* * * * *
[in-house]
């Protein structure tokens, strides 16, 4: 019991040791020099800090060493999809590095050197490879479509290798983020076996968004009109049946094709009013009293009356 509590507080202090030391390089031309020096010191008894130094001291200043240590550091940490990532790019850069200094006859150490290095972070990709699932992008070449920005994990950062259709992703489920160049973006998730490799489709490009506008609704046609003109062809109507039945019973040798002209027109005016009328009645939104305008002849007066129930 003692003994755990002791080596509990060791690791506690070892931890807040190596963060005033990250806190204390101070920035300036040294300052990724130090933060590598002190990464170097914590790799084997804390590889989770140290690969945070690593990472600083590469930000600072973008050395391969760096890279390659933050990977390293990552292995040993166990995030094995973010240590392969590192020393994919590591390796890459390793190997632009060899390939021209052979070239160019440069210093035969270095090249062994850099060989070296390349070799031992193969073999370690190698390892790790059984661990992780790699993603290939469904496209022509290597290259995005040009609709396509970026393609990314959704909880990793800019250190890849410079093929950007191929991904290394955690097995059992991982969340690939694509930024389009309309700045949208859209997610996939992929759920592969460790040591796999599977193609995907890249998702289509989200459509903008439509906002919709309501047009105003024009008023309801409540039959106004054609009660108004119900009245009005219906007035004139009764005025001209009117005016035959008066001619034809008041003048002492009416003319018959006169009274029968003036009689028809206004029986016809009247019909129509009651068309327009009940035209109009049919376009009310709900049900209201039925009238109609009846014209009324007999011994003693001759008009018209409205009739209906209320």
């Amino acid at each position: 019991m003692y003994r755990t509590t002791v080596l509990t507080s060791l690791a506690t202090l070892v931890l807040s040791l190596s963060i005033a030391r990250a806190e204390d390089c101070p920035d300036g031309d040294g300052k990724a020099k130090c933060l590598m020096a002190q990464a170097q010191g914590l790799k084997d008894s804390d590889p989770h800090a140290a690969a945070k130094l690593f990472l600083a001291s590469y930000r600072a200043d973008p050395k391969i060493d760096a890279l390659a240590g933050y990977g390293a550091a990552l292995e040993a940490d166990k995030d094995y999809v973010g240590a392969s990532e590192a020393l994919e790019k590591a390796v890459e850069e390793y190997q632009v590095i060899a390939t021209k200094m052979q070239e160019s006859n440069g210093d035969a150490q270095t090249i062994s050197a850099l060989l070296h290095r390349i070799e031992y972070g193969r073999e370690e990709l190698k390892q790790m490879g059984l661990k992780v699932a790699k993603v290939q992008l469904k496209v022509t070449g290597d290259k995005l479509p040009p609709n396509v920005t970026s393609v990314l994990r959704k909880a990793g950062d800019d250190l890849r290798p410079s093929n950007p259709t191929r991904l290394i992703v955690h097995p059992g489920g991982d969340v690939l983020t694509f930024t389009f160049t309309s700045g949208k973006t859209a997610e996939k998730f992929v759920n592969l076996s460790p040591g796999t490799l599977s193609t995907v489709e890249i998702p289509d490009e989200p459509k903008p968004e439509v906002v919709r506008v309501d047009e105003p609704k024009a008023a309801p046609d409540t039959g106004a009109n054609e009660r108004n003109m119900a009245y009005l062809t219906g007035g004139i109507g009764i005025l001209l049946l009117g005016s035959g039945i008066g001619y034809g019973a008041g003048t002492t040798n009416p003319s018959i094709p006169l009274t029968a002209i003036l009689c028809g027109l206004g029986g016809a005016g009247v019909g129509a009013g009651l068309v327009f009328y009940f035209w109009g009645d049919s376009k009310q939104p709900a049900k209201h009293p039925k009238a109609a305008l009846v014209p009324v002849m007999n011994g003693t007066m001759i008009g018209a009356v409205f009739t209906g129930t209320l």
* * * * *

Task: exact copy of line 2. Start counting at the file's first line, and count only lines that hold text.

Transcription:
């Protein structure tokens, strides 16, 4: 019991040791020099800090060493999809590095050197490879479509290798983020076996968004009109049946094709009013009293009356 509590507080202090030391390089031309020096010191008894130094001291200043240590550091940490990532790019850069200094006859150490290095972070990709699932992008070449920005994990950062259709992703489920160049973006998730490799489709490009506008609704046609003109062809109507039945019973040798002209027109005016009328009645939104305008002849007066129930 003692003994755990002791080596509990060791690791506690070892931890807040190596963060005033990250806190204390101070920035300036040294300052990724130090933060590598002190990464170097914590790799084997804390590889989770140290690969945070690593990472600083590469930000600072973008050395391969760096890279390659933050990977390293990552292995040993166990995030094995973010240590392969590192020393994919590591390796890459390793190997632009060899390939021209052979070239160019440069210093035969270095090249062994850099060989070296390349070799031992193969073999370690190698390892790790059984661990992780790699993603290939469904496209022509290597290259995005040009609709396509970026393609990314959704909880990793800019250190890849410079093929950007191929991904290394955690097995059992991982969340690939694509930024389009309309700045949208859209997610996939992929759920592969460790040591796999599977193609995907890249998702289509989200459509903008439509906002919709309501047009105003024009008023309801409540039959106004054609009660108004119900009245009005219906007035004139009764005025001209009117005016035959008066001619034809008041003048002492009416003319018959006169009274029968003036009689028809206004029986016809009247019909129509009651068309327009009940035209109009049919376009009310709900049900209201039925009238109609009846014209009324007999011994003693001759008009018209409205009739209906209320």